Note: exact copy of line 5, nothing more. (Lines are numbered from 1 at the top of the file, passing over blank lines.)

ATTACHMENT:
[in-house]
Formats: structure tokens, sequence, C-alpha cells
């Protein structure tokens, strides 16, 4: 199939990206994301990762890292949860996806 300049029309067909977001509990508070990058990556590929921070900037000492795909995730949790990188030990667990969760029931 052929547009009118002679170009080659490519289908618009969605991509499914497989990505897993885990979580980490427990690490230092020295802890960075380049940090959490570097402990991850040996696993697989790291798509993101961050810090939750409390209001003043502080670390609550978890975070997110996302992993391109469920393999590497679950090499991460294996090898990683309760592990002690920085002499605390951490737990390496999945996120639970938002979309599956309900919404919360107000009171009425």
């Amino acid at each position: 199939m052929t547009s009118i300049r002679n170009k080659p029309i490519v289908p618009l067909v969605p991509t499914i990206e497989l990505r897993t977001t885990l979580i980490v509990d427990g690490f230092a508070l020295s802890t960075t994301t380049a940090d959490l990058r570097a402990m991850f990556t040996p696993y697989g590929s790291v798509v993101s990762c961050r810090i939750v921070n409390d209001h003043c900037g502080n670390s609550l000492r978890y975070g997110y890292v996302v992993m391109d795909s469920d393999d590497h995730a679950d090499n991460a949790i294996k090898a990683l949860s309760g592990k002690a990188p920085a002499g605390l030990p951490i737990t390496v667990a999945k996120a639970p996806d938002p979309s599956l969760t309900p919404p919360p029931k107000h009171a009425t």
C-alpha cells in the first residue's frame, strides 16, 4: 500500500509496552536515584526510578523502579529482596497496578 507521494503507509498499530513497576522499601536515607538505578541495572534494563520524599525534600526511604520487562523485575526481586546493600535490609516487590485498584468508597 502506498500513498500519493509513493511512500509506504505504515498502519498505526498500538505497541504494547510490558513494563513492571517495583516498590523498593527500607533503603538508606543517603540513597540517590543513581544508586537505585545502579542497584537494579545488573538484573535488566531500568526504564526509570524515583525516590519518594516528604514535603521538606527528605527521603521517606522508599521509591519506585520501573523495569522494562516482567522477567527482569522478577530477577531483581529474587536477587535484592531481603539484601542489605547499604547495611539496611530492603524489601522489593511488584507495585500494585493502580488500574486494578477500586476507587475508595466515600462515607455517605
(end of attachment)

C-alpha cells in the first residue's frame, strides 16, 4: 500500500509496552536515584526510578523502579529482596497496578 507521494503507509498499530513497576522499601536515607538505578541495572534494563520524599525534600526511604520487562523485575526481586546493600535490609516487590485498584468508597 502506498500513498500519493509513493511512500509506504505504515498502519498505526498500538505497541504494547510490558513494563513492571517495583516498590523498593527500607533503603538508606543517603540513597540517590543513581544508586537505585545502579542497584537494579545488573538484573535488566531500568526504564526509570524515583525516590519518594516528604514535603521538606527528605527521603521517606522508599521509591519506585520501573523495569522494562516482567522477567527482569522478577530477577531483581529474587536477587535484592531481603539484601542489605547499604547495611539496611530492603524489601522489593511488584507495585500494585493502580488500574486494578477500586476507587475508595466515600462515607455517605